We tried to pray. Let me tell you something about prayer. Prayer is a wonderful thing to do when you’ve been given an accurate diagnosis of a problem, the prognosis is clear and you are fully aware that any human effort is probably not going to meet the need. Yes. Ask God’s help. But ignorant prayer is often a plea for grace. And grace resembles mercy. And Jesus made it clear that mercy is only obtained by us if we’ve extended it to others. So it’s difficult in the middle of a dark night with flickering lights annoying your travel, to ask for mercy unless you’ve already been living a merciful life yourself.

We were fortunate. Although Jerrod attempted to slumber, periodically our car’s tribute to Saturday Night Fever went off with its “click-click-click,” awakening him with a start. We somehow survived the experience and made it to dawn, when, with a great sense of relief, I reached over and turned off the headlights, thus ending our ordeal.

At our next stop, we discovered that the problem had nothing to do with the trailer, the wiring, or anything beyond the front dashboard of the car. We had a bad light switch, which turned on the headlights.There was a short in it, so anything we could have done would have been meaningless.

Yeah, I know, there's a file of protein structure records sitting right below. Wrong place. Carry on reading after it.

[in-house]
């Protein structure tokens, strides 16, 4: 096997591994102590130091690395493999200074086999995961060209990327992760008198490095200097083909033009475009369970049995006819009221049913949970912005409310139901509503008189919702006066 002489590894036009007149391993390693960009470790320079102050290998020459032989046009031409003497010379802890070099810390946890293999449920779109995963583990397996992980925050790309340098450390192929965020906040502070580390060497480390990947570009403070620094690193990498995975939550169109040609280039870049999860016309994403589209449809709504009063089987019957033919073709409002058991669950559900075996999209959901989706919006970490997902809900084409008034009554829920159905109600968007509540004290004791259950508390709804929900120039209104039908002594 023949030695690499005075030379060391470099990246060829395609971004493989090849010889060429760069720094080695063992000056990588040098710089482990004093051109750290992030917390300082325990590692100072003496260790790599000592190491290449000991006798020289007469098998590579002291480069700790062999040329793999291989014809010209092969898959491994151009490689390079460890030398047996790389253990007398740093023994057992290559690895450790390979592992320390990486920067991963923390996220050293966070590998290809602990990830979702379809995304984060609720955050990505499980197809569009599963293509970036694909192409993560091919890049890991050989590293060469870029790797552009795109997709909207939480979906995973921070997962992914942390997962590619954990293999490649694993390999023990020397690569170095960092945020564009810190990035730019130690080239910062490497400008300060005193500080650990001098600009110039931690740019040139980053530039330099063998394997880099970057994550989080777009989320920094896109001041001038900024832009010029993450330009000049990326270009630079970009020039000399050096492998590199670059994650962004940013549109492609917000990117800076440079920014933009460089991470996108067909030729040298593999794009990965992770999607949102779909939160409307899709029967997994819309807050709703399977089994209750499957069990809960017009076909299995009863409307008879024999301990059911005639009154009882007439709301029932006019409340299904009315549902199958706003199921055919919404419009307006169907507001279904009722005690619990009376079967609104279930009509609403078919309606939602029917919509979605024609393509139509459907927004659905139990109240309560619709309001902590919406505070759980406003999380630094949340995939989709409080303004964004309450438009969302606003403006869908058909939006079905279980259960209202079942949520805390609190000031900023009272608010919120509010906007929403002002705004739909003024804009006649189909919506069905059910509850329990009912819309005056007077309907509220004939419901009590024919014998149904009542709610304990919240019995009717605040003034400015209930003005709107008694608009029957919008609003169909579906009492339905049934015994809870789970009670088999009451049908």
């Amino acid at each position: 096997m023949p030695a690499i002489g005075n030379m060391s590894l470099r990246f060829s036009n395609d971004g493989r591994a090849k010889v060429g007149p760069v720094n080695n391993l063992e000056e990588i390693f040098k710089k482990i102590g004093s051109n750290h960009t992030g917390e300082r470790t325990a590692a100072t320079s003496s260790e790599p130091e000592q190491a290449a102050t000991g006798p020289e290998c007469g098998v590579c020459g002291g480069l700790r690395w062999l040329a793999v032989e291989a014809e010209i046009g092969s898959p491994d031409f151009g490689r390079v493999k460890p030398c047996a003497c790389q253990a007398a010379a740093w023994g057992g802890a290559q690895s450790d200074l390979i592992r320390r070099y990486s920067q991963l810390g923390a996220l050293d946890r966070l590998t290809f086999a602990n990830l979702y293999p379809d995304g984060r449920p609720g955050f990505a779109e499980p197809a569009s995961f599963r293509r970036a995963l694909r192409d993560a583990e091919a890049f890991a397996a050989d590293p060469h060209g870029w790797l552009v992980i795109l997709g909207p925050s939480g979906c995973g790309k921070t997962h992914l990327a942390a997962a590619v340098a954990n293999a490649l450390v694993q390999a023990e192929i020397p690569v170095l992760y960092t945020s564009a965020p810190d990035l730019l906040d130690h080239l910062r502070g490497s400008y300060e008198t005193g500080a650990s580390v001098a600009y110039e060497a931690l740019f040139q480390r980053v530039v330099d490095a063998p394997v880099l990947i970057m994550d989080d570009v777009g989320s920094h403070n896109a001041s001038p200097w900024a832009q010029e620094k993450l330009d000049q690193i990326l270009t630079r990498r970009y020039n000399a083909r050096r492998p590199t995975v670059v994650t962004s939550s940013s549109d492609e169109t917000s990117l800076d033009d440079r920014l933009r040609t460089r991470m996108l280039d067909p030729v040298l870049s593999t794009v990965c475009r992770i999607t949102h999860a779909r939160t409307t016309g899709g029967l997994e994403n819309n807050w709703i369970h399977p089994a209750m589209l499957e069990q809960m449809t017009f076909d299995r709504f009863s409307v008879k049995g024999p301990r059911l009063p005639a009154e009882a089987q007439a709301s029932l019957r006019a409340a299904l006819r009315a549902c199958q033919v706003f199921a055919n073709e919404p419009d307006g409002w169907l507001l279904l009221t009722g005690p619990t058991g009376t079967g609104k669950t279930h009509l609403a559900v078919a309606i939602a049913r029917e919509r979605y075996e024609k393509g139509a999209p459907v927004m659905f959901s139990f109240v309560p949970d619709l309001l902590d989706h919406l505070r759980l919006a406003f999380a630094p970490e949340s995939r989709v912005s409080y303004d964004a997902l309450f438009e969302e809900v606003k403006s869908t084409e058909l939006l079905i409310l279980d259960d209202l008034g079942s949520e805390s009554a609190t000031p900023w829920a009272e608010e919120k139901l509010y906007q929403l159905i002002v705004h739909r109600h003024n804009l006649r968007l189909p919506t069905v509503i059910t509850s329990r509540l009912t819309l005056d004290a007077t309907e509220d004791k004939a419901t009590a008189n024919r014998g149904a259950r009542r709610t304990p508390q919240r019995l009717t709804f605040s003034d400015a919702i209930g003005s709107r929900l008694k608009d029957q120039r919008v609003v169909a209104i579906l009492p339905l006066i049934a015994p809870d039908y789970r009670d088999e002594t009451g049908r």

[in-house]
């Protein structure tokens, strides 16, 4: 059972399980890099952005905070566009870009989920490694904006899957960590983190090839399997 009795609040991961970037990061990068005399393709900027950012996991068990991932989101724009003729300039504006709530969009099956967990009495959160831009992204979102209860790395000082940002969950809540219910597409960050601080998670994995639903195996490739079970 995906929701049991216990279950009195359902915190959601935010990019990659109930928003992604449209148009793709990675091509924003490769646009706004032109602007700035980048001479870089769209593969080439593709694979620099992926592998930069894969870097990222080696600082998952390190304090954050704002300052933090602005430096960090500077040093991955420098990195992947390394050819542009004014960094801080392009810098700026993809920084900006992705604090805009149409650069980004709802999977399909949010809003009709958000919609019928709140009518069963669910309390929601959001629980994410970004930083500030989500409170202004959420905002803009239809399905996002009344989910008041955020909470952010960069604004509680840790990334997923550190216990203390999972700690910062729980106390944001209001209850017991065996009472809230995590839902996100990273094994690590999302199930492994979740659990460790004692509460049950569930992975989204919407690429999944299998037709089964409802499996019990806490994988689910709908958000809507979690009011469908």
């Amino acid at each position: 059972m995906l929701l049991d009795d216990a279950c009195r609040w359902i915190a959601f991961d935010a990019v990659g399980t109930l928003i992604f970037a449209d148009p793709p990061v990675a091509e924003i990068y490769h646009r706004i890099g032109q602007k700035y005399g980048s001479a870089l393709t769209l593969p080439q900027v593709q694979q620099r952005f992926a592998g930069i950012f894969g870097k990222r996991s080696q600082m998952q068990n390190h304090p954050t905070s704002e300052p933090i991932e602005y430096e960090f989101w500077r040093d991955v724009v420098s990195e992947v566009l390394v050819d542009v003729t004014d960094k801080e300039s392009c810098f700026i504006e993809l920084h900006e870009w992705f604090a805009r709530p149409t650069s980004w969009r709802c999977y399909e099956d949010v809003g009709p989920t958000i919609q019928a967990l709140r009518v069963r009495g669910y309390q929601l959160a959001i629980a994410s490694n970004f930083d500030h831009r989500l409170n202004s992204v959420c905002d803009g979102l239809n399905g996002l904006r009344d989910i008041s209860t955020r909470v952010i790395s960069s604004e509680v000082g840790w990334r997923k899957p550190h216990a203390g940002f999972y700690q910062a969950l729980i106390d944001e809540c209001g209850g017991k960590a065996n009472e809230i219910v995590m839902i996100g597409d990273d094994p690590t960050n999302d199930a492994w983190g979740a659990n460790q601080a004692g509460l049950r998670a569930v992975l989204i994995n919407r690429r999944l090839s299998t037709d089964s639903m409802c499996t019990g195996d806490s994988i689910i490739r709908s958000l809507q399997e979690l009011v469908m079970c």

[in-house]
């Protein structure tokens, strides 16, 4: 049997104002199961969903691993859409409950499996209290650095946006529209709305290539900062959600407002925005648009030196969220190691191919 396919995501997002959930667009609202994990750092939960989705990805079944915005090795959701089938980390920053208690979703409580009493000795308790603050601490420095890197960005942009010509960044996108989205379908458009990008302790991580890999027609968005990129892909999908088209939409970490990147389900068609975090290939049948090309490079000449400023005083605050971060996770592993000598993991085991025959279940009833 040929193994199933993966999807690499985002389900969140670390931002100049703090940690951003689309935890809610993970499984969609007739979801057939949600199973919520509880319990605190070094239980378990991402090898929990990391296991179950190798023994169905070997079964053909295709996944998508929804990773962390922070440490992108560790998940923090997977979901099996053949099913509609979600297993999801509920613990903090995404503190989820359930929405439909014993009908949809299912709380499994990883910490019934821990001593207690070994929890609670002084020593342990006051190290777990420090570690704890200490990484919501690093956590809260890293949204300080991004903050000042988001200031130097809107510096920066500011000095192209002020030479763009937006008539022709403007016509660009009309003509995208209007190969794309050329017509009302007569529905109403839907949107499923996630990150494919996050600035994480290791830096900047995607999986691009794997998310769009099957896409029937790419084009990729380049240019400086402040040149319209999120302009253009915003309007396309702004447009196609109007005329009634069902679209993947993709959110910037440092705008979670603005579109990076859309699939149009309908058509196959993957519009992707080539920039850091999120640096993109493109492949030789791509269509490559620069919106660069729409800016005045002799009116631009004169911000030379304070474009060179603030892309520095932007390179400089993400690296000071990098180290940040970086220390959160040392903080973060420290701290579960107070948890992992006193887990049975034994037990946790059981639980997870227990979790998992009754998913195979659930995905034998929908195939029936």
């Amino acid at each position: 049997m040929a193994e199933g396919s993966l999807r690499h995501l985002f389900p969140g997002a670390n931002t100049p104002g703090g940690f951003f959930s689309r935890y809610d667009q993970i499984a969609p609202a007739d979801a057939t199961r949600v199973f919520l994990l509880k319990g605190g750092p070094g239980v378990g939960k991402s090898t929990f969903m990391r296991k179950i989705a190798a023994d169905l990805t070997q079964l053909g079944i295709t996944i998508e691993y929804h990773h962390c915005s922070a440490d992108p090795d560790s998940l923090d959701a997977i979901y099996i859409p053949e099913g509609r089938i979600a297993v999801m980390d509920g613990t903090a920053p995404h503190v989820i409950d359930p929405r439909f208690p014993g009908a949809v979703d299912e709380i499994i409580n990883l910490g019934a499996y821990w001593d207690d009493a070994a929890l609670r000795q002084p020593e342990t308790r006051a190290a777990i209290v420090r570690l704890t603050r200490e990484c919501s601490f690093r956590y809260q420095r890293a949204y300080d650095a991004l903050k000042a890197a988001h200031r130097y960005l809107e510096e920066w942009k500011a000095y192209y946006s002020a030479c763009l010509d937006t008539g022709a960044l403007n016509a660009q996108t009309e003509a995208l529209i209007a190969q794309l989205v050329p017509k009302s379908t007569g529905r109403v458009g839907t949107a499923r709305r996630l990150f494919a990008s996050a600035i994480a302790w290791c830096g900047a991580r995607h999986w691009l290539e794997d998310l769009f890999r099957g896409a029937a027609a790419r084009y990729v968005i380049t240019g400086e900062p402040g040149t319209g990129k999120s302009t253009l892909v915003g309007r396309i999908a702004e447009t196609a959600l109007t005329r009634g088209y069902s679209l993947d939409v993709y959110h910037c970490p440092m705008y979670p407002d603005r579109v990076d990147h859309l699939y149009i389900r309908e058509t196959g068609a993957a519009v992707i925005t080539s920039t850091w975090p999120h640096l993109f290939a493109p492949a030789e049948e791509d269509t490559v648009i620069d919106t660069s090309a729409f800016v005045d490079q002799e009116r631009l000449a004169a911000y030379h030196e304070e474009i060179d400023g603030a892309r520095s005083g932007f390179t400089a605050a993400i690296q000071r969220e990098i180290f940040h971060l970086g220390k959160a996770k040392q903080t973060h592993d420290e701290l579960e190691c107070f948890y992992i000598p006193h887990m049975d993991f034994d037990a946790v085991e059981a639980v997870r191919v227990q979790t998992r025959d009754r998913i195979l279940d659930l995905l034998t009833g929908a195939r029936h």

It was a good experience. It taught me that the grace of God is often more valuable to me than the intervention of the divine. Because unless God was going to come down and heal my light switch, nothing was going to work. And honestly, if God’s going to heal something, it probably should be that little girl in a hospital somewhere in Alabama who’s dying of cancer instead of my ailing car part, don’t you think? Most of the time what I need is the mercy of God instead of having all my problems solved in one big explosion of blessing.

And receiving that mercy requires that I live a life of giving mercy to others. It’s a good deal. It’ll get you through the night–and keep you from being eaten by coyotes. 

  

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One CommentLeave a comment

  1. This is awesome
    And absolutly 100% true….
    I was there…:)

    Like